Direct fuzzy SMC systems which use boundary layers are reported in a number of papers. De Neyer and Gorez (1994) redefine the boundary layer as a fuzzy map. Palm (1994) uses SMC guidelines in the stability analysis and design of a fuzzy controller and shows that the fuzzy system behaves like a SMC with a boundary layer. Likewise Dieulot et al. (1996) state that a fuzzy control lookup table reproduces a kind of a variable structure control with continuous approximation in a boundary layer. Lhee et al. (2001) propose a SMC method similar to a fuzzy logic controller where control gain and boundary layer thickness are tuned by gradient based tuning rules without fuzzy reasoning. Linguistic rules are used in the design of a nonlinear boundary layer in the approach followed by Tu et al. (2005).
Indirect fuzzy SMC systems with boundary layers are investigated too. Ghalia and Alouani (1995) uses a fuzzy boundary layer and compute the control action as a fuzzy combination of reaching and equivalent function terms. The resulting system has chattering elimination properties. A fuzzy boundary layer with variable thickness is proposed in Lee et al. (2001). In this work, the algebraic distance to the sliding surface and the angle between the state vector and the sliding surface are used as inputs to a fuzzy system which modifies the boundary layer thickness. The boundary layer thickness is modified by a fuzzy system in Becan (2005) too, where the input of this system is the sliding variable. Xin and Chen (2006) use the magnitudes of state and state derivative errors to adjust the boundary layer thickness by four fuzzy rules. In Pang et al. (2006)a fuzzy SMC method where the sliding line offset from the origin, sliding line slope and the boundary layer thickness are tuned according to the tracking error and its derivative.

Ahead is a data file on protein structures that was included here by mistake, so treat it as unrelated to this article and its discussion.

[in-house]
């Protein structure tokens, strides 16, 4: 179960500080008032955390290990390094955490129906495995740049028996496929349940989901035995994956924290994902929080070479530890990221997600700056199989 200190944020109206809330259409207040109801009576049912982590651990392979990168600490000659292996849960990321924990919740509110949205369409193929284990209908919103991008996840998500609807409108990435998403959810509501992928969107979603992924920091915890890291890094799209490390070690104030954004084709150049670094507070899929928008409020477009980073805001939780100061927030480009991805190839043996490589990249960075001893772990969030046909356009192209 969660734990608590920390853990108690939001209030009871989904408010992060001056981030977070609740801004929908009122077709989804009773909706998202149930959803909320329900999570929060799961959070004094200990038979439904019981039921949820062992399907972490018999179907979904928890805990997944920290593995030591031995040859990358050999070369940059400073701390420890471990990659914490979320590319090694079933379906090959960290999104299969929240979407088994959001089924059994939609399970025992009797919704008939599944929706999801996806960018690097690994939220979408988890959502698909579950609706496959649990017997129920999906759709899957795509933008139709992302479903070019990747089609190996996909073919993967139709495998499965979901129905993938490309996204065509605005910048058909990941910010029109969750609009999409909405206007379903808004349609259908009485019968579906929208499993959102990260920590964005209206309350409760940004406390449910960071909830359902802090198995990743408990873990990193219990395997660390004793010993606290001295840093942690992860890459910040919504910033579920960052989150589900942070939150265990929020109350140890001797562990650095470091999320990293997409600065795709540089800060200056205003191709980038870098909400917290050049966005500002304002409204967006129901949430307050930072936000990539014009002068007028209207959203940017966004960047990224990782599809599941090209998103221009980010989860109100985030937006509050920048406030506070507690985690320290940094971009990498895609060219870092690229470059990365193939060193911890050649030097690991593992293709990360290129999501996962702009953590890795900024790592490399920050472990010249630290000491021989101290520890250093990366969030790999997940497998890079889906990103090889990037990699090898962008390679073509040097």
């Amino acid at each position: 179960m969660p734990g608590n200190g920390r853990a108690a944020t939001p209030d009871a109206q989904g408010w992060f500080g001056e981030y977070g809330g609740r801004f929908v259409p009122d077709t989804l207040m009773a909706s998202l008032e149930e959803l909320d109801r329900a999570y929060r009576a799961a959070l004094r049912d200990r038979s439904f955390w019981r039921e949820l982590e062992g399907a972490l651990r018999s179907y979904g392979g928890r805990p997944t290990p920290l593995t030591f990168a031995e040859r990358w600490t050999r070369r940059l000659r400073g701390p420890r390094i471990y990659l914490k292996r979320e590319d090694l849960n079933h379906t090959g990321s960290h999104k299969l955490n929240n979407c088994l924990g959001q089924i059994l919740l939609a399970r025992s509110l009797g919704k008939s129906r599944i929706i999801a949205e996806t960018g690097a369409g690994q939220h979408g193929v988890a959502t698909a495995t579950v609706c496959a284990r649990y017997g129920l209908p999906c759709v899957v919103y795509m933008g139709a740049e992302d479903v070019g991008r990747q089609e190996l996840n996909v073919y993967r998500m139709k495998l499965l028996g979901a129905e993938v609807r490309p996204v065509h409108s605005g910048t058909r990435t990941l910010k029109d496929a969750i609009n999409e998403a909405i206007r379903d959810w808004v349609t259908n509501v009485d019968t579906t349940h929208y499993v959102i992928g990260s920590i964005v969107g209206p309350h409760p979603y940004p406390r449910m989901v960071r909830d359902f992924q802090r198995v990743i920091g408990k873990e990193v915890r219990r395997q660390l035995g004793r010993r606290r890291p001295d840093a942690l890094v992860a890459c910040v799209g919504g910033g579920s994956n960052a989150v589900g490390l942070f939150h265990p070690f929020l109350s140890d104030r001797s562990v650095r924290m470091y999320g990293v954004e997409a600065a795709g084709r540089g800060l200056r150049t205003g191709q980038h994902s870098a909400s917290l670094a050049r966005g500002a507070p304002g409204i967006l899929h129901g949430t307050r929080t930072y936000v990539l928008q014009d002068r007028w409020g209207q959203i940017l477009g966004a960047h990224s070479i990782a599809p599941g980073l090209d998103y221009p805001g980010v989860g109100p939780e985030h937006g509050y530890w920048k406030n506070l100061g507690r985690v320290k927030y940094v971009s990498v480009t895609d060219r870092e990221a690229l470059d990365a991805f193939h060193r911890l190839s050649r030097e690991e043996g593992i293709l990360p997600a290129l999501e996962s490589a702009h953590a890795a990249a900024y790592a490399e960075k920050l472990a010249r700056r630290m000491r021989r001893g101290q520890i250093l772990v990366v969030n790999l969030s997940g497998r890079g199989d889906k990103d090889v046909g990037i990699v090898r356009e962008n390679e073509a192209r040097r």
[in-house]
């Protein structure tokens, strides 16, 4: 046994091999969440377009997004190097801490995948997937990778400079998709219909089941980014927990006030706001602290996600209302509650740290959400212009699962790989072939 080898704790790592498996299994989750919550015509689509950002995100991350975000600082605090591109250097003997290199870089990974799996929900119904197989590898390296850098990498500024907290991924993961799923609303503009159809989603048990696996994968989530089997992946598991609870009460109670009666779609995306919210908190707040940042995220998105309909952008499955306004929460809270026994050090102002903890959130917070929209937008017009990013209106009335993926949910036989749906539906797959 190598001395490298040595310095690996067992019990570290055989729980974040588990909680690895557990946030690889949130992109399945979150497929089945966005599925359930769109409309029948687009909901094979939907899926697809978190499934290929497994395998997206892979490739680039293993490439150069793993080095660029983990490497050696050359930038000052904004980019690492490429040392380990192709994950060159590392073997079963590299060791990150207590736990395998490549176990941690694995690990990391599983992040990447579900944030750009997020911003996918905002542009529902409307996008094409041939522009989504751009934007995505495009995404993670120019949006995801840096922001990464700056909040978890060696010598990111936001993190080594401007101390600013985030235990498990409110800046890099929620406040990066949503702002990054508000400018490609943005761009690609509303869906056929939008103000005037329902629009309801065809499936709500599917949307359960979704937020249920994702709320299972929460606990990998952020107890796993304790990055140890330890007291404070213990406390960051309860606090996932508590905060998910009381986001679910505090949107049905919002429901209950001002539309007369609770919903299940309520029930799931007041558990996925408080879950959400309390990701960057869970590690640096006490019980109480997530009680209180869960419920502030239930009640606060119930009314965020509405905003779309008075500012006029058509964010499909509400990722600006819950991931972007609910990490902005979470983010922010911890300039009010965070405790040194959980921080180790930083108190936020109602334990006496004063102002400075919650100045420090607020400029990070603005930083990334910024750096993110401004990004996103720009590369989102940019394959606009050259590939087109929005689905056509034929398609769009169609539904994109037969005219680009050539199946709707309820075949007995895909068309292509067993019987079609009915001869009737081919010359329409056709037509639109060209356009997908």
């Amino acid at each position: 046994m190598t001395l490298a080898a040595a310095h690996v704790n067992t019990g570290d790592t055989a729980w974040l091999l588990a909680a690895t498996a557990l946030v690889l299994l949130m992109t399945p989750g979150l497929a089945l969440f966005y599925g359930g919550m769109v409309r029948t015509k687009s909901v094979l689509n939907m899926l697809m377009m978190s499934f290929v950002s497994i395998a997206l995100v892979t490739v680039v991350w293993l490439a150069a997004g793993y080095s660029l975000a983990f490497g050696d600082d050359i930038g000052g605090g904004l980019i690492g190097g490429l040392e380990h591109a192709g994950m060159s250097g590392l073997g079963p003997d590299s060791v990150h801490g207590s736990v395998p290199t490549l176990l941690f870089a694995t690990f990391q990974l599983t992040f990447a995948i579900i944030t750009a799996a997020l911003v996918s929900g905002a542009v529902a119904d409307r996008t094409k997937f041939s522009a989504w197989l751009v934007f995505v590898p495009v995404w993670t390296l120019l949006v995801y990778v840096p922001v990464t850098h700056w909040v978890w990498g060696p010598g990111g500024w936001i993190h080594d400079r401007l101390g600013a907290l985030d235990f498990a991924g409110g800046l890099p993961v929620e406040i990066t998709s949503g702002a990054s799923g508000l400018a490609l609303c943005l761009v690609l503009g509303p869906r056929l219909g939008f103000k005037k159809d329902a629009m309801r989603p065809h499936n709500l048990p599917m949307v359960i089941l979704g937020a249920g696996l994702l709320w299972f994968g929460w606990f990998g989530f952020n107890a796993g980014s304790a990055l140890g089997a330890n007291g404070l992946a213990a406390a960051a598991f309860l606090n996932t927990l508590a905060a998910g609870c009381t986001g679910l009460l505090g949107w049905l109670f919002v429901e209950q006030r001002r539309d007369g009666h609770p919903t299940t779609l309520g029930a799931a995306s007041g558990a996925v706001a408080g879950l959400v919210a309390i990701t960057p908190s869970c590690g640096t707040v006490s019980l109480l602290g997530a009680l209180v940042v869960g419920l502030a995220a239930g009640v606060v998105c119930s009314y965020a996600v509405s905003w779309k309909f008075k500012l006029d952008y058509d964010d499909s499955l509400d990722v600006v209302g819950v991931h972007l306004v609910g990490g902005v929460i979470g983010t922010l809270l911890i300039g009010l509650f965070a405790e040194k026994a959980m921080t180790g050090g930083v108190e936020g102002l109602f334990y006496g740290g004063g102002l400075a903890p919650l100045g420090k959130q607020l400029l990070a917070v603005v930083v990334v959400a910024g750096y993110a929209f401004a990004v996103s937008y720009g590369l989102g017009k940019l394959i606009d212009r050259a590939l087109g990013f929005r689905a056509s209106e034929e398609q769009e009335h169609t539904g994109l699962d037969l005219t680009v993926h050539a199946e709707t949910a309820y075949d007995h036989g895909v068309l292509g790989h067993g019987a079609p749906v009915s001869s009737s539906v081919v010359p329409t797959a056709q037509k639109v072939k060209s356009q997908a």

Since the main motivation of the use of a boundary layer is chattering elimination, employing a measure of chattering in boundary layer tuning is an effective approach. Examples of chattering measures can be found in Erbatur et al. (1996) and Erbatur and Kaynak (2001). However, only a few studies for boundary layer thickness tuning with fuzzy rules which use a chattering measure as an input are reported. Erbatur et al. (1996) uses tracking error and the chattering measure for tuning the slope of the sliding surface. Kim and Paek (2006) use the sliding variable and a chattering variable to tune the parameters of a tangent-hyperbolic shaped modified signum function for control smoothing. The approach in Ryu and Park (2001) employs position error and chattering indices to tune the slope and thickness of the boundary layer via the use of a fuzzy system.